When I was working at Etsy, I benefited from a very robust A/B testing system. Etsy had been doing A/B testing for more than 6 years. By the time I left, Etsy’s in-house experimentation system, called Catapult, had more than 5 data engineers working on it full-time. Every morning, I was greeted with a homepage that listed all the experiments that Etsy had run in the prior four years. When you clicked on one, you got a summary of what the experiment was testing (usually written by the product manager). Numbers for all the key metrics, such as conversion rate and add to cart rate, were already calculated. You could easily add any event that happened on the site and get those rates calculated too. You got to see the % change from the control to treatment with its accompanying p-value and how many days until we had 80% power to detect a 1% change. We even had beautiful little confidence intervals that changed color based on whether they overlapped with zero!
And yet sometimes I would spend a majority of my time working on experiments, even though I tried to never be working on more than 3 or 4 at once. How could that take so long when so much was already done for me? The concept of A/B Testing seems pretty simple. A classic example is you change the color of a button and measuring if the click-rate changes. Assuming your assignment of visitors and data collection is working, all you need to do is run a proportion test, right? And if you already have the proportion test calculated, why is a data scientist even needed? Maybe you need one if you want to do some fancy techniques like multi-armed bandits, but how can classic, frequentist A/B Testing be a challenge?
Unfortunately, “generating numbers is easy; generating numbers you should trust is hard!” There’s many ways A/B Testing can go wrong, but most of them won’t be obvious.
This post outlines some recommended best practices for A/B Testing. I’ve found that a lot of analysts and data scientists struggle with A/B testing, especially those not classically trained in statistics or who are trying to start their company’s A/B testing system. While A/B testing correctly isn’t easy, these 12 guidelines will help you guard against some common mistakes and set you up for success.
12 Guidelines for A/B Testing
1) Have one key metric for your experiment. You can (and should!) monitor multiple metrics to make sure you don’t accidentally tank them, but you should have one as a goal. Revenue is probably the wrong metric to pick. It is likely a very skewed distribution which makes traditional statistics tests behave poorly. See my discussion in my A/B testing talk (around the 23-minute mark). I generally recommend proportion metrics. First, you often you care more about the number of people doing something than how much they do it. Second, you don’t have to deal with outliers and changing standard deviations.
Why only one metric? Once you start testing many metrics, you end up with an increased false positive rate. While correction methods can counteract this, they make each test more conservative. That means you become less likely to detect a difference in any given test. One metric also makes decision-making clearer. What would you do if you have three “equally important” metrics, and two go up a small amount while the other goes down a substantial amount?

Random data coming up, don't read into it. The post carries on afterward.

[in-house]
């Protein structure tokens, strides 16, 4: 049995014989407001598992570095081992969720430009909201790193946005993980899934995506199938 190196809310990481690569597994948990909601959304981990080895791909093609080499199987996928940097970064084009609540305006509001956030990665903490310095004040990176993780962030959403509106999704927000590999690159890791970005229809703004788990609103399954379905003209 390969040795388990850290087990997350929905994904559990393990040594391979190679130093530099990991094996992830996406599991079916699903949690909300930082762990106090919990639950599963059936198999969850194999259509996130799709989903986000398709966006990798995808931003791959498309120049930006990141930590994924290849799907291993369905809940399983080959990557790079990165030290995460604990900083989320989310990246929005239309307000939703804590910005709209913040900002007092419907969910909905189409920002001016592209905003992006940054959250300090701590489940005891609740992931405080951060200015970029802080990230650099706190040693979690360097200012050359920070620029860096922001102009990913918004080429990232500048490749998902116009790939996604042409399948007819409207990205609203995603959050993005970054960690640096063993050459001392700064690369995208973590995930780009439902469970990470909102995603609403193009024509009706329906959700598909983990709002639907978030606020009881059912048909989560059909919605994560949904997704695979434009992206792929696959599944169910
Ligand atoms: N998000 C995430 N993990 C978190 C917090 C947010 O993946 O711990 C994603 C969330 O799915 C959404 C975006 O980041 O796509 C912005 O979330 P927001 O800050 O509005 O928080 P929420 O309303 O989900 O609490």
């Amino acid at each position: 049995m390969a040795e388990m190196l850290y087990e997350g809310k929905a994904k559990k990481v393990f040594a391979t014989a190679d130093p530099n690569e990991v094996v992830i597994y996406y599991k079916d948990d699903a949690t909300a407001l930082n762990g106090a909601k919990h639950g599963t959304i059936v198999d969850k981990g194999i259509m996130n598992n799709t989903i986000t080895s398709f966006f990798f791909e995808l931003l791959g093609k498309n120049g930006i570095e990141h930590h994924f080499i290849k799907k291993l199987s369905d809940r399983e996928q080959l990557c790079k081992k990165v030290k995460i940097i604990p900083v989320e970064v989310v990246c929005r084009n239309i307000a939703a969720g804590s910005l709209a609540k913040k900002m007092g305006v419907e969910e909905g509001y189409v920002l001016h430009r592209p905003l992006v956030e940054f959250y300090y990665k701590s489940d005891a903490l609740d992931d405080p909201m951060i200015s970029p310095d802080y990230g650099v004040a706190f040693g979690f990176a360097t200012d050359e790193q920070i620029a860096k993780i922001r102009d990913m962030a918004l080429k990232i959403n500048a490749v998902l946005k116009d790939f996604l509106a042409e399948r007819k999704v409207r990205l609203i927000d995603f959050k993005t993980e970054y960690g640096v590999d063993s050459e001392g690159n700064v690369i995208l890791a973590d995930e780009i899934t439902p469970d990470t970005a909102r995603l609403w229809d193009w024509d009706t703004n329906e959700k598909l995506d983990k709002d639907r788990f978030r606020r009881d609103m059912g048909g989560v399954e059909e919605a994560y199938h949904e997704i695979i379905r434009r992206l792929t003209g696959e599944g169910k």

2) Use that key metric do a power calculation. A common mistake in A/B testing is to run a test with such small traffic or base rate you’d need there to be a huge increase to be able to detect it within a week. To avoid this, run a power calculation first to determine how long it would take to detect an X% increase. You’ll need the current rate (if a proportion metric) or mean and standard deviation of your key metric, how many visitors you get daily, what type of change you’re aiming to get (1% increase? 5%?), the percentage of people you’ll be allocating to your new version (e.g. are you doing 50/50 or 75/25 split), desired level of power (usually 80%), and the significance threshold (usually 95% or 90%). If you’re doing a proportion metric, experimentcalculator.com is good for this.
Two things will generally happen: 1) you’ll find that it will take a few days or weeks or 2) you’ll find that it will take 3 years, 5 months, and 23 days. If the latter happens, you may either have to go for a different metric with a higher baseline rate or decide you only care about bigger changes. For example, you can decide that it’s okay that you can’t detect a 5% increase clicks because only a 10% or greater increase is meaningful. If you want to learn more about power, check out Julia Silge’s excellent introductory post. She even created a shiny app so you can calculate how your power level changes with your effect size and population.
3) Run your experiment for the length you’ve planned on. You should monitor it in the first few days to make sure nothing exploded, but plan on running it for the length you planned on in your power calculation. Don’t stop as soon as something is significant or you will get a lot of false positives. See the review section in Dave Robinson’s Bayesian A/B Testing blog post. Don’t be another p-hacking statistic:
4) Pay more attention to confidence intervals than p-values. They have a 1-1 relationship such that if the p-value is less than .05, the 95% confidence interval does not overlap with 0. But if the confidence interval is wide and very close to zero, you’ve got a lot less evidence of a change than if it’s tiny and far away.
5) Don’t run tons of variants. Say you want to redesign your homepage and your designers come up with six possibilities. How do you pick one? Well, that’s what A/B Testing is for, right? Wrong. You will lower your ability to detect a statistical effect, as each group will have fewer people in it. You’ll also raise the likelihood of a false positive if you simply test the control against each treatment group. As a rule of thumb, stick to only a treatment and control most of the time and don’t go more than four total groups (control and three variations).